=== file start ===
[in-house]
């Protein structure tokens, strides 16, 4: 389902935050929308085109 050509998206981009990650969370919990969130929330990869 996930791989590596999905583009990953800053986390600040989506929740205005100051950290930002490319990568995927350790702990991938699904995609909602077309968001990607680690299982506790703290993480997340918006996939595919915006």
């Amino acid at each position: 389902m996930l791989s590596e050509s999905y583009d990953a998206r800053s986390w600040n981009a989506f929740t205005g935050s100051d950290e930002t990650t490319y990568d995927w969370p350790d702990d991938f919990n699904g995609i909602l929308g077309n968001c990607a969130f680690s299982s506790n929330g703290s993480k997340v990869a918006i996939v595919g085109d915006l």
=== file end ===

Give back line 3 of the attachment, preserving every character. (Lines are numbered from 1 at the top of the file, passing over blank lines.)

């Amino acid at each position: 389902m996930l791989s590596e050509s999905y583009d990953a998206r800053s986390w600040n981009a989506f929740t205005g935050s100051d950290e930002t990650t490319y990568d995927w969370p350790d702990d991938f919990n699904g995609i909602l929308g077309n968001c990607a969130f680690s299982s506790n929330g703290s993480k997340v990869a918006i996939v595919g085109d915006l």